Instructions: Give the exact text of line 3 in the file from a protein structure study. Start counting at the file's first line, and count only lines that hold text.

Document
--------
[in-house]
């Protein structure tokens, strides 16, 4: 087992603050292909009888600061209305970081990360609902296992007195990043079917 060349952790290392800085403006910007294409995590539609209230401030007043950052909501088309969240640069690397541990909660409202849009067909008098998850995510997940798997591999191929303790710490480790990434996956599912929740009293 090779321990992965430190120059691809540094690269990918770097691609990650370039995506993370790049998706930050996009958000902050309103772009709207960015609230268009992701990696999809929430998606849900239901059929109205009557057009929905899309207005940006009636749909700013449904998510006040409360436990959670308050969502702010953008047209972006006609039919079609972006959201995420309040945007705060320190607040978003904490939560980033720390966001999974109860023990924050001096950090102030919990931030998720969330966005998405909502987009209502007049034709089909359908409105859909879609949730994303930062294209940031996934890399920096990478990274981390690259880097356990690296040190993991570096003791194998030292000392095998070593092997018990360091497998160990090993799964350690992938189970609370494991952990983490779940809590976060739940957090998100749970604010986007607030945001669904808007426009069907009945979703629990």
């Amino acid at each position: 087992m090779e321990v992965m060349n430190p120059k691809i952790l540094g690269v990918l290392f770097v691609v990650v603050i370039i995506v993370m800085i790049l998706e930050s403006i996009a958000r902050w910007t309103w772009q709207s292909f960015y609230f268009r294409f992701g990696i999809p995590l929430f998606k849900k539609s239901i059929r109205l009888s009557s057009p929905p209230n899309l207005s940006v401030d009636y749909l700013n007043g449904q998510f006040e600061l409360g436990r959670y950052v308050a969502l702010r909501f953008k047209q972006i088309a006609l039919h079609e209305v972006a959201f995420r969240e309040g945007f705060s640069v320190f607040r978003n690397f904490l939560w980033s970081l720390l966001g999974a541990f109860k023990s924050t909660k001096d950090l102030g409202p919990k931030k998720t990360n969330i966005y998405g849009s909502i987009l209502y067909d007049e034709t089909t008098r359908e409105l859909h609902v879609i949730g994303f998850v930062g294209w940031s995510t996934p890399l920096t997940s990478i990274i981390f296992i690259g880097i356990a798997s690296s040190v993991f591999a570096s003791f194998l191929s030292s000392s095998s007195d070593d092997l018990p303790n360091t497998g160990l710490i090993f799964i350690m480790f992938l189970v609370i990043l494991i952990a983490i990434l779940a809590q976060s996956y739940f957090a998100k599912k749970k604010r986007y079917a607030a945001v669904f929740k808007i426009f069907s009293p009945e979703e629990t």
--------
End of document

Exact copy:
């Amino acid at each position: 087992m090779e321990v992965m060349n430190p120059k691809i952790l540094g690269v990918l290392f770097v691609v990650v603050i370039i995506v993370m800085i790049l998706e930050s403006i996009a958000r902050w910007t309103w772009q709207s292909f960015y609230f268009r294409f992701g990696i999809p995590l929430f998606k849900k539609s239901i059929r109205l009888s009557s057009p929905p209230n899309l207005s940006v401030d009636y749909l700013n007043g449904q998510f006040e600061l409360g436990r959670y950052v308050a969502l702010r909501f953008k047209q972006i088309a006609l039919h079609e209305v972006a959201f995420r969240e309040g945007f705060s640069v320190f607040r978003n690397f904490l939560w980033s970081l720390l966001g999974a541990f109860k023990s924050t909660k001096d950090l102030g409202p919990k931030k998720t990360n969330i966005y998405g849009s909502i987009l209502y067909d007049e034709t089909t008098r359908e409105l859909h609902v879609i949730g994303f998850v930062g294209w940031s995510t996934p890399l920096t997940s990478i990274i981390f296992i690259g880097i356990a798997s690296s040190v993991f591999a570096s003791f194998l191929s030292s000392s095998s007195d070593d092997l018990p303790n360091t497998g160990l710490i090993f799964i350690m480790f992938l189970v609370i990043l494991i952990a983490i990434l779940a809590q976060s996956y739940f957090a998100k599912k749970k604010r986007y079917a607030a945001v669904f929740k808007i426009f069907s009293p009945e979703e629990t």